Cadillac reported its 11th consecutive month of sales growth yesterday, thanks in part to warm reception of the ATS and XTS sedans. That, however, is only just the start of the brand’s growth says Cadillac communications manager David Caldwell.
Last month the XTS full-size sedan sold 2,891 units—the highest volume of the brand’s portfolio. The ATS compact sedan came in a close second with 2,725.
“We’re simply looking for growth – we are already gaining market share and making progress, and we do expect that momentum to continue,” he said in an email. “The top priority is growth in the U.S. We do expect growth of about 50 percent in China this year. That’s important.”
Cadillac’s young customer lure
Growth in the luxury car market is shifting away from its traditionally older customer base as brands like Audi, BMW and Mercedes move to modular platforms and lower entry prices. Those products are all front-wheel drive based, which is something German luxury turned a cold shoulder toward until very recently.
Cadillac almost went in the same direction with the ATS. In fact, the brand recently admitted that it tested a front-wheel drive version on the Nurburgring. It just wasn’t good enough.
Where does that put Cadillac now? As Caldwell said, the brand is hungry for growth, and the approach seems to be working.
“The launch of XTS and ATS in the second half of 2012 of course gave us the ability to fully compete in key luxury car segments, head-to-head,” he said. “And now the consumer reception is strong, with new buyers coming in to the brand.”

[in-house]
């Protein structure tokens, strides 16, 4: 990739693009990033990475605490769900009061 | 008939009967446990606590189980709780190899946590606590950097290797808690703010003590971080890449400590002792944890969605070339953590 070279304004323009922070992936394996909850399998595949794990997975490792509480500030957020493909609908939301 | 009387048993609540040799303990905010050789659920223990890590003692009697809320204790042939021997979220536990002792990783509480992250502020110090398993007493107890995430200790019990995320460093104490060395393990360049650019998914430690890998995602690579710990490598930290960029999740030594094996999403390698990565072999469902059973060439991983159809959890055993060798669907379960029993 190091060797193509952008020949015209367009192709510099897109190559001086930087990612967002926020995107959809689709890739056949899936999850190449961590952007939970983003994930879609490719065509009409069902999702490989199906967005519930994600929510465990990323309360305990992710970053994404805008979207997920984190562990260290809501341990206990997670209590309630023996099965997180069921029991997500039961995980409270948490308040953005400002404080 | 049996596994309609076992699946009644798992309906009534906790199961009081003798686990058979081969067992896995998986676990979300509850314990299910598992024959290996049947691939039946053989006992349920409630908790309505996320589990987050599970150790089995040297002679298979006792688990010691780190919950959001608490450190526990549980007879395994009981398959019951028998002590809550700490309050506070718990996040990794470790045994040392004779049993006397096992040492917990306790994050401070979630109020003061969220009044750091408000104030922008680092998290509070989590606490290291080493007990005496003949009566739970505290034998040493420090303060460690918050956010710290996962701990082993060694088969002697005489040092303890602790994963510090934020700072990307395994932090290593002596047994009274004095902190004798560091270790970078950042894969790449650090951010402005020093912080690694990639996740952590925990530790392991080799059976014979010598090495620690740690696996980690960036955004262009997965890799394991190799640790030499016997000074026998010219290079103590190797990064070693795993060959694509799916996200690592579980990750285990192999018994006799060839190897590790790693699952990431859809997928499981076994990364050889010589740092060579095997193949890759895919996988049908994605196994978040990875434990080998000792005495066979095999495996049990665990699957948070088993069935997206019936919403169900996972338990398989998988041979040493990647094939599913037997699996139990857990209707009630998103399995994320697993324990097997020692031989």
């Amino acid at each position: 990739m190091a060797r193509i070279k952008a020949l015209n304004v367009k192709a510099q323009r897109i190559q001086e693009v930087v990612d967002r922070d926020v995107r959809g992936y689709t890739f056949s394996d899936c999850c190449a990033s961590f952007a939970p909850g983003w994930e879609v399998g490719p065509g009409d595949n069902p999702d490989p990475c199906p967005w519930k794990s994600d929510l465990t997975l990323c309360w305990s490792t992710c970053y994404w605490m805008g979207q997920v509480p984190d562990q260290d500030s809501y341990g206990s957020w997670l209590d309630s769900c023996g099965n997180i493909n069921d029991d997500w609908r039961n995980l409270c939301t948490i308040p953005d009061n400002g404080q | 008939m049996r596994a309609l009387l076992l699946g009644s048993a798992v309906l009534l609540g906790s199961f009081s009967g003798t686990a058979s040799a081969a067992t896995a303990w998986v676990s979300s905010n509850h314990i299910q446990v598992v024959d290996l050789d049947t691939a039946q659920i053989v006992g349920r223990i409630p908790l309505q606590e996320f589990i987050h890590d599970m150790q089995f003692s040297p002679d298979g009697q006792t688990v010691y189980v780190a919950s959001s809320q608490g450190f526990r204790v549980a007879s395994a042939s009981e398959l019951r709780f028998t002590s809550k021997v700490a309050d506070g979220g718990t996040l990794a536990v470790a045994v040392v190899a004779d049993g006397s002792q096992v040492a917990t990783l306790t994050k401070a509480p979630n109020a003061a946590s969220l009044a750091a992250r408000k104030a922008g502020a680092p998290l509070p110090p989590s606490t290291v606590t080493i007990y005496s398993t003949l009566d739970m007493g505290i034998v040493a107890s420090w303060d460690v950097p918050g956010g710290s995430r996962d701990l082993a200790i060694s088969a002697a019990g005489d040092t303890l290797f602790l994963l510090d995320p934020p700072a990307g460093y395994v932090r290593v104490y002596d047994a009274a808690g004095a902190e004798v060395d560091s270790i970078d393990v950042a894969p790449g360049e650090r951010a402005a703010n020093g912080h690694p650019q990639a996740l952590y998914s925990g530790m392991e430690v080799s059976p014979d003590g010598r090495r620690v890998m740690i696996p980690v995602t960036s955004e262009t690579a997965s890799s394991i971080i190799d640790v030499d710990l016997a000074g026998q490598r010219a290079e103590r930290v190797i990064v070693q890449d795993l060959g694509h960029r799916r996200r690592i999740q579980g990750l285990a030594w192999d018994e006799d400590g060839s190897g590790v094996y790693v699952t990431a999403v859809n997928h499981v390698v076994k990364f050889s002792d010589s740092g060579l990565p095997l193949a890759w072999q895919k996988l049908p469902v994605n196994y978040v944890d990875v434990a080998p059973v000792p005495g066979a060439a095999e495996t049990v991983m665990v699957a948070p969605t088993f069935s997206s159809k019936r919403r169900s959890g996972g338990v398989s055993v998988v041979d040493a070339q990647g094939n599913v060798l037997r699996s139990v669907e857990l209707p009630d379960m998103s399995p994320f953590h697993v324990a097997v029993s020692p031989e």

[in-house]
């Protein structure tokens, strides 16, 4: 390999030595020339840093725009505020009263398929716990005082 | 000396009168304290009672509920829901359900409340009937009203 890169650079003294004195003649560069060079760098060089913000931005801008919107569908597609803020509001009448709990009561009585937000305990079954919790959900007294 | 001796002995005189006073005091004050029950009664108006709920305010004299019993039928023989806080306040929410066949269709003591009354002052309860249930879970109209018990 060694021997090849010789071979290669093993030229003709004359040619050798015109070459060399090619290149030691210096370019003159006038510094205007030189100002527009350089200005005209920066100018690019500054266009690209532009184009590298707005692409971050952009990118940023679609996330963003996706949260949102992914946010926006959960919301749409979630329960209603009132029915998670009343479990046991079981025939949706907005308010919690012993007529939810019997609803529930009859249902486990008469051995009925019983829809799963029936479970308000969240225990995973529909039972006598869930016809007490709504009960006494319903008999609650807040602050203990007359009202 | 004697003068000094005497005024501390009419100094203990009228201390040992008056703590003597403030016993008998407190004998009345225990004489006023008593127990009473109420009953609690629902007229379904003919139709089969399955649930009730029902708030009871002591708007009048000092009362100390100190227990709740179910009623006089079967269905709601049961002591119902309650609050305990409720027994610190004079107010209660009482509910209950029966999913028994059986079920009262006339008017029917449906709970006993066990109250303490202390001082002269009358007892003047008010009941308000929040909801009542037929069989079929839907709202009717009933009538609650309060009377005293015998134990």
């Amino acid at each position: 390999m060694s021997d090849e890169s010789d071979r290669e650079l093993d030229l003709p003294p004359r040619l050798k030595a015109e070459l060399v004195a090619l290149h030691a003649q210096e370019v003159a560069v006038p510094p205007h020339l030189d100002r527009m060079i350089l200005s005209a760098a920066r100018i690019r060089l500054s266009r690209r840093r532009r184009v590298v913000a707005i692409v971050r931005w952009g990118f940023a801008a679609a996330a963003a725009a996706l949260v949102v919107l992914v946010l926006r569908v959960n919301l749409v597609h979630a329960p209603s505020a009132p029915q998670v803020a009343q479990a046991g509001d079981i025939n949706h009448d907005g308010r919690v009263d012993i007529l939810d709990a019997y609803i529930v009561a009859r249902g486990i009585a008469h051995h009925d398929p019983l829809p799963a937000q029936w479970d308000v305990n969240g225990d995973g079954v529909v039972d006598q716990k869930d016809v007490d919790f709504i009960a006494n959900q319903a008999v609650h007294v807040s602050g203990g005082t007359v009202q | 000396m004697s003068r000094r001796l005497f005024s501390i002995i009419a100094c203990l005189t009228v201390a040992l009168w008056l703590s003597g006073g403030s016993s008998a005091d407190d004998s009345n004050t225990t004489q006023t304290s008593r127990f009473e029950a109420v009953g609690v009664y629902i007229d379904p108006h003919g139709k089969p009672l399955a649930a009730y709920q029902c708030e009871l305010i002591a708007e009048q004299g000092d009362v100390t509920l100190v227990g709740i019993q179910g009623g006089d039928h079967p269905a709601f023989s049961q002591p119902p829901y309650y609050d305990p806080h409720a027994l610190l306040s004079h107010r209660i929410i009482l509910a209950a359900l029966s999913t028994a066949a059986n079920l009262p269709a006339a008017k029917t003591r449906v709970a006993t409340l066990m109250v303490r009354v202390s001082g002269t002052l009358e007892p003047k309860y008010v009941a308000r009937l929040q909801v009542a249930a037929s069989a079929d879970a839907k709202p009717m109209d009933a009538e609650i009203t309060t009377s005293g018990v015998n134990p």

Perhaps most notably, Caldwell said conquest sales make up 80 percent of the ATS customer base. Additionally, 20 percent of its customers are younger than 35, which will be key to Cadillac’s continued success.
Strong sales and average transaction prices
Sales have been strong for the ATS Since its launch last year, with sales through last month totaling just under 19,500. That number bests the XTS, which posted strong sales for the brand as well with 17,940 units according to data from Automotive News.
“The average transaction price [for the brand] is rising – even following the launch of the smaller ATS,” he said while highlighted that the ATS is its second-best seller, behind the SRX crossover.
Transaction prices specifically for the ATS are actually about $1,000 higher than the base MSRP, which after delivery hovers just under $34,000. Initially, the transaction prices were between $38,000 and $39,000, something Caldwell attributed to the brand only offering higher trim levels.
Those numbers have leveled off in subsequent months and steadily remained around $35,000.
CTS to elevate brand image first, volume second
Cadillac’s next step will be to release an all-new version of the CTS, which moves upmarket in its new generation. First unveiled during the New York Auto Show, the CTS will be better positioned to compete against cars like the BMW 5 Series. The new Vsport variant offers a twin-turbo V6 with 420 hp.
Following the CTS, Cadillac will also introduce a new Escalade. The SUV came close to being cut from the brand’s family altogether, but its status as a perennial cash cow for the brand kept it alive.
In the more immediate future, the CTS will offer Cadillac further growth and a more competitive edge against German brands. Interestingly, the aforementioned desire t expand isn’t the primary goal for the third-generation CTS.
“While we do look at it as a growth opportunity, it is also about elevating – establishing and growing prestige is just as important…” or perhaps even more important than overall volume, Caldwell said.
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